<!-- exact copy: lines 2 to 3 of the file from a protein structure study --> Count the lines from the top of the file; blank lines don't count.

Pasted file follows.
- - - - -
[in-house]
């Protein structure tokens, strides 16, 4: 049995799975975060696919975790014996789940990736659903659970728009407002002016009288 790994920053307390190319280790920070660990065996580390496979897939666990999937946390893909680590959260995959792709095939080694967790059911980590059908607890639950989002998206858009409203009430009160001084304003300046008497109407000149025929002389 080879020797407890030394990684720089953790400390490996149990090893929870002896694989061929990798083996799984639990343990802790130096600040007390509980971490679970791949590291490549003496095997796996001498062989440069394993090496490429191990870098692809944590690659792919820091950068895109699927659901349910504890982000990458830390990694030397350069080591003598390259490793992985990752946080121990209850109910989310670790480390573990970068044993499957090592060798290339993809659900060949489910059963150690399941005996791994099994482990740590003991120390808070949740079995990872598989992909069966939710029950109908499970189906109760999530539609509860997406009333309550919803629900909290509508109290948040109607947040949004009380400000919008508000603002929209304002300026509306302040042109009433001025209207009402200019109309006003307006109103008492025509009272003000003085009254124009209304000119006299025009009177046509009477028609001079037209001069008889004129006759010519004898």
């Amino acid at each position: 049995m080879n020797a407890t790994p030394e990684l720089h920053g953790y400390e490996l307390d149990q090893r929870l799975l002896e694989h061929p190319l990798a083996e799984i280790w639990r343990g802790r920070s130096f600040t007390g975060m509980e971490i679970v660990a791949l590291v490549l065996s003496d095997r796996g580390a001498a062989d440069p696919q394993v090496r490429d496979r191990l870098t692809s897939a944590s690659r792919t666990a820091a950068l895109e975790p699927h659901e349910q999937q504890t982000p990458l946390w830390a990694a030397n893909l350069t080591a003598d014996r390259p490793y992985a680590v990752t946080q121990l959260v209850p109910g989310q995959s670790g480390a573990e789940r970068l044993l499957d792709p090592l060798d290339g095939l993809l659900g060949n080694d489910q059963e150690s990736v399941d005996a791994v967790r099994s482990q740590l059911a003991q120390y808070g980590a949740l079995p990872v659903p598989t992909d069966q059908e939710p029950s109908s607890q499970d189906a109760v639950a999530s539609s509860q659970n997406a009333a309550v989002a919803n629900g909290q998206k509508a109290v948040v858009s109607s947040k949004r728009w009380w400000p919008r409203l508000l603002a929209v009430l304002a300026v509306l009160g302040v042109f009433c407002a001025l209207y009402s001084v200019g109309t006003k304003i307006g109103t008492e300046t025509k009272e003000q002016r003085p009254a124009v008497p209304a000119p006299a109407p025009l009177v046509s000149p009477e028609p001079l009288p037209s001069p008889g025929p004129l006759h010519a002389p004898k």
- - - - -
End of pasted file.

């Protein structure tokens, strides 16, 4: 049995799975975060696919975790014996789940990736659903659970728009407002002016009288 790994920053307390190319280790920070660990065996580390496979897939666990999937946390893909680590959260995959792709095939080694967790059911980590059908607890639950989002998206858009409203009430009160001084304003300046008497109407000149025929002389 080879020797407890030394990684720089953790400390490996149990090893929870002896694989061929990798083996799984639990343990802790130096600040007390509980971490679970791949590291490549003496095997796996001498062989440069394993090496490429191990870098692809944590690659792919820091950068895109699927659901349910504890982000990458830390990694030397350069080591003598390259490793992985990752946080121990209850109910989310670790480390573990970068044993499957090592060798290339993809659900060949489910059963150690399941005996791994099994482990740590003991120390808070949740079995990872598989992909069966939710029950109908499970189906109760999530539609509860997406009333309550919803629900909290509508109290948040109607947040949004009380400000919008508000603002929209304002300026509306302040042109009433001025209207009402200019109309006003307006109103008492025509009272003000003085009254124009209304000119006299025009009177046509009477028609001079037209001069008889004129006759010519004898």
């Amino acid at each position: 049995m080879n020797a407890t790994p030394e990684l720089h920053g953790y400390e490996l307390d149990q090893r929870l799975l002896e694989h061929p190319l990798a083996e799984i280790w639990r343990g802790r920070s130096f600040t007390g975060m509980e971490i679970v660990a791949l590291v490549l065996s003496d095997r796996g580390a001498a062989d440069p696919q394993v090496r490429d496979r191990l870098t692809s897939a944590s690659r792919t666990a820091a950068l895109e975790p699927h659901e349910q999937q504890t982000p990458l946390w830390a990694a030397n893909l350069t080591a003598d014996r390259p490793y992985a680590v990752t946080q121990l959260v209850p109910g989310q995959s670790g480390a573990e789940r970068l044993l499957d792709p090592l060798d290339g095939l993809l659900g060949n080694d489910q059963e150690s990736v399941d005996a791994v967790r099994s482990q740590l059911a003991q120390y808070g980590a949740l079995p990872v659903p598989t992909d069966q059908e939710p029950s109908s607890q499970d189906a109760v639950a999530s539609s509860q659970n997406a009333a309550v989002a919803n629900g909290q998206k509508a109290v948040v858009s109607s947040k949004r728009w009380w400000p919008r409203l508000l603002a929209v009430l304002a300026v509306l009160g302040v042109f009433c407002a001025l209207y009402s001084v200019g109309t006003k304003i307006g109103t008492e300046t025509k009272e003000q002016r003085p009254a124009v008497p209304a000119p006299a109407p025009l009177v046509s000149p009477e028609p001079l009288p037209s001069p008889g025929p004129l006759h010519a002389p004898k």